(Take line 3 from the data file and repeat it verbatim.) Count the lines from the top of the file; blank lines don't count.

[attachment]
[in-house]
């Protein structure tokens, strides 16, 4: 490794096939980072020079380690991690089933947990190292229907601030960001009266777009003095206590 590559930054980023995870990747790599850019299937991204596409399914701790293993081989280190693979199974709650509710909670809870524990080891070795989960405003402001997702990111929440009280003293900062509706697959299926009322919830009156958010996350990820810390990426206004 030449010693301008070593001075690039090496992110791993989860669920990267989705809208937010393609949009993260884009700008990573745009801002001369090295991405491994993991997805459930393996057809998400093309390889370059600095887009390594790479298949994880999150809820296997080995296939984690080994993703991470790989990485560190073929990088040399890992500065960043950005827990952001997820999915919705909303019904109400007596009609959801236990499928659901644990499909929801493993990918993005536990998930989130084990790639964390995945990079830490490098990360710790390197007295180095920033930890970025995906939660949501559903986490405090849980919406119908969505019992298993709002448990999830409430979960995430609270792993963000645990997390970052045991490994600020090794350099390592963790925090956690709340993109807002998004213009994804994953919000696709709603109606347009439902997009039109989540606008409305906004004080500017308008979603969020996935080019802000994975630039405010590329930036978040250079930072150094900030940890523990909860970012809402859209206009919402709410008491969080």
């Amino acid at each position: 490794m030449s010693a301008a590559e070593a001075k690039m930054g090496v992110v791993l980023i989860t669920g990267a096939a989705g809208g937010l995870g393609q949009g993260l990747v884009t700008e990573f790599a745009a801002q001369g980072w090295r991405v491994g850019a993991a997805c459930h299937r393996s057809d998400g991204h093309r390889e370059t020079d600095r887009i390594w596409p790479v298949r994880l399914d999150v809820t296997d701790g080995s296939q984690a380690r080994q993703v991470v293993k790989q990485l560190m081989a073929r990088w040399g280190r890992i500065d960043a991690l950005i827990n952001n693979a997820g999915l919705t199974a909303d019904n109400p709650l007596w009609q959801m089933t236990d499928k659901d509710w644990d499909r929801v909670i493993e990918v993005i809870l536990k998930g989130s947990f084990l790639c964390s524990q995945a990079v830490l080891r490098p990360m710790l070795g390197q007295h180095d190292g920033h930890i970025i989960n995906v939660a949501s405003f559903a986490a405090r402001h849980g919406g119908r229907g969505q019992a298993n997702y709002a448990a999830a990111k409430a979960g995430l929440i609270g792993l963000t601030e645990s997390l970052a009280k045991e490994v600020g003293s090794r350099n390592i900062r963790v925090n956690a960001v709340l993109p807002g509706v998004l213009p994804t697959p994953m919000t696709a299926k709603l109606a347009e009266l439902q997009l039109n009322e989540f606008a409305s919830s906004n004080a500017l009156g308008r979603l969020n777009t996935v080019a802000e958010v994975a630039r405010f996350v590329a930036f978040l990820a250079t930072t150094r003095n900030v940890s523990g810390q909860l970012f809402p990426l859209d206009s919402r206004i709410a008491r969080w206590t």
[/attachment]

């Amino acid at each position: 490794m030449s010693a301008a590559e070593a001075k690039m930054g090496v992110v791993l980023i989860t669920g990267a096939a989705g809208g937010l995870g393609q949009g993260l990747v884009t700008e990573f790599a745009a801002q001369g980072w090295r991405v491994g850019a993991a997805c459930h299937r393996s057809d998400g991204h093309r390889e370059t020079d600095r887009i390594w596409p790479v298949r994880l399914d999150v809820t296997d701790g080995s296939q984690a380690r080994q993703v991470v293993k790989q990485l560190m081989a073929r990088w040399g280190r890992i500065d960043a991690l950005i827990n952001n693979a997820g999915l919705t199974a909303d019904n109400p709650l007596w009609q959801m089933t236990d499928k659901d509710w644990d499909r929801v909670i493993e990918v993005i809870l536990k998930g989130s947990f084990l790639c964390s524990q995945a990079v830490l080891r490098p990360m710790l070795g390197q007295h180095d190292g920033h930890i970025i989960n995906v939660a949501s405003f559903a986490a405090r402001h849980g919406g119908r229907g969505q019992a298993n997702y709002a448990a999830a990111k409430a979960g995430l929440i609270g792993l963000t601030e645990s997390l970052a009280k045991e490994v600020g003293s090794r350099n390592i900062r963790v925090n956690a960001v709340l993109p807002g509706v998004l213009p994804t697959p994953m919000t696709a299926k709603l109606a347009e009266l439902q997009l039109n009322e989540f606008a409305s919830s906004n004080a500017l009156g308008r979603l969020n777009t996935v080019a802000e958010v994975a630039r405010f996350v590329a930036f978040l990820a250079t930072t150094r003095n900030v940890s523990g810390q909860l970012f809402p990426l859209d206009s919402r206004i709410a008491r969080w206590t």